So much emotion is tied up in the 2016 election. So many hopes. So much history.
I’ve spent a decade of my life advocating for Hillary Clinton, working for her, advising her (the privilege of a lifetime), admiring her and doing my best to defend her against some of the most vile insults imaginable.
I’ve done it primarily for the women and girls in my life, because I know the world they live in is a different one from mine and because Hillary has spent her life fighting for their cause, aspiring to make their lives better and more just.
Hillary is the tip of the spear, the woman who stands for women, the individual who is willing to endure an intolerable amount of invective in the present to make the world better for the future.
Tonight there was a comment on my Facebook page that helped me understand what Hillary means in the scope of history. My friend Bev wrote:
When I voted in 2008 for Barack Obama, I was very aware of the people on whose shoulders I was standing. Casting that particular vote felt both sacred and solemn. When I cast my vote for Hillary Clinton for President, I will be casting a vote for my suffragette great-grandmothers, for my grandmothers who dared to enter male-dominated careers, for my mother who worked globally to bring healthcare to women and equal rights to all people, and for the young women who will stand on my shoulders.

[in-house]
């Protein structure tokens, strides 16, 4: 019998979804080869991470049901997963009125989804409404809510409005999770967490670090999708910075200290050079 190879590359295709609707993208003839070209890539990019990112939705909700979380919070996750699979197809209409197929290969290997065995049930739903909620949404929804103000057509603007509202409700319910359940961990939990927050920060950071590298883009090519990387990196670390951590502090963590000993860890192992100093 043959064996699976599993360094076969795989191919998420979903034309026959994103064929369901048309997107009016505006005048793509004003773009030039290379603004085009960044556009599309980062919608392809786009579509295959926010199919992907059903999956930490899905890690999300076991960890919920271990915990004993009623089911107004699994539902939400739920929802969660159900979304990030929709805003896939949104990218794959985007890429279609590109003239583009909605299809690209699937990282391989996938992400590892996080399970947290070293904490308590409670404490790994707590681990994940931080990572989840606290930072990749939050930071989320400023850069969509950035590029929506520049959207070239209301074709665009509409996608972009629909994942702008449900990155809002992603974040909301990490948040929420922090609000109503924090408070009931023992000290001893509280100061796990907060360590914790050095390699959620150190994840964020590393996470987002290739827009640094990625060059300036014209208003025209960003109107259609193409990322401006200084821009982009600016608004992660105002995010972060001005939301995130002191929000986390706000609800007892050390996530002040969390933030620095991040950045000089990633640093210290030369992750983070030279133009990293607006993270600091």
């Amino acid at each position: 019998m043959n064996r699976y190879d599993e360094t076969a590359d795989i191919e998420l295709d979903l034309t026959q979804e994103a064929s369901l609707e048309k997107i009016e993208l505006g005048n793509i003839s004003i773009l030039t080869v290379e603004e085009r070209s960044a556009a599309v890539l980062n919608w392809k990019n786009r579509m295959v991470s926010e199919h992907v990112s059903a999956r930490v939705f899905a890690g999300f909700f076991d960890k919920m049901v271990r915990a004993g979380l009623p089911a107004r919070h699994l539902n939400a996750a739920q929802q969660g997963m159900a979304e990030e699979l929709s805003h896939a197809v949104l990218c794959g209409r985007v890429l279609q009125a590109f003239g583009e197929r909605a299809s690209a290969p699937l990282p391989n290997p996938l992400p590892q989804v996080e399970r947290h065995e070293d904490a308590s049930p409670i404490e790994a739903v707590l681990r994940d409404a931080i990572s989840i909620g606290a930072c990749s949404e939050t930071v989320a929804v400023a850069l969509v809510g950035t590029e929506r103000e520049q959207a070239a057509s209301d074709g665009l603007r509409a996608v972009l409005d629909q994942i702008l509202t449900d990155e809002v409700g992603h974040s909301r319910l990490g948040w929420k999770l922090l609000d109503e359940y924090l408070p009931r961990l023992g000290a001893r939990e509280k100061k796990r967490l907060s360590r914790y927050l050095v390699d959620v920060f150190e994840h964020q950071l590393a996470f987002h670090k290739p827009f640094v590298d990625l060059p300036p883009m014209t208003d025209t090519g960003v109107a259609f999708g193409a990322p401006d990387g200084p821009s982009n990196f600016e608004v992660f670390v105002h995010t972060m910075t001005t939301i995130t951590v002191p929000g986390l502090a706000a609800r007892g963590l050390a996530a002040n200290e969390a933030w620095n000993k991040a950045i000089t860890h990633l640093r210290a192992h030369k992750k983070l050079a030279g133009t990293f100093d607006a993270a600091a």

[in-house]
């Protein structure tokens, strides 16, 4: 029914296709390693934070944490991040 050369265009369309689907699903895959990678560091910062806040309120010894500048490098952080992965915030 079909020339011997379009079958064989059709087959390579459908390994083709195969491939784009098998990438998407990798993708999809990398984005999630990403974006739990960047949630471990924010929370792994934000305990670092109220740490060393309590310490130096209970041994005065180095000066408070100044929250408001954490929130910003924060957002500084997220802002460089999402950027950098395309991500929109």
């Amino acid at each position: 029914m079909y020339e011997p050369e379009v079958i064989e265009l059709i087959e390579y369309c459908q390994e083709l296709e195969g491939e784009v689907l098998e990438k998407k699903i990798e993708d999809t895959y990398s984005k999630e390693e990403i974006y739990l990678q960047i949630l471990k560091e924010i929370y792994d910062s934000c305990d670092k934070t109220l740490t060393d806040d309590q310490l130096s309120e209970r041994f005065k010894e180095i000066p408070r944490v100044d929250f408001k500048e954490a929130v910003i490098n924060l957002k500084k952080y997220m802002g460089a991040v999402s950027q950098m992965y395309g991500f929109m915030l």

I choked up when I read that because as I get older I understand how quickly time passes, and how we are each part of a larger whole, a letter in a word in a sentence in a paragraph in a chapter in a book in a library… we grab the torch, run our brief (mad) dash and hand it on.
In this moment in history, I want to be one of those who carries the torch with — and for — America’s first woman president. Then I will hand it off to my children and my children to theirs.
I understand why Hillary tolerates the put-downs and provocations, the rage and hate. It’s the price of change, the cost of breaking barriers.
It’s the journey of every woman, in this, the year of the women.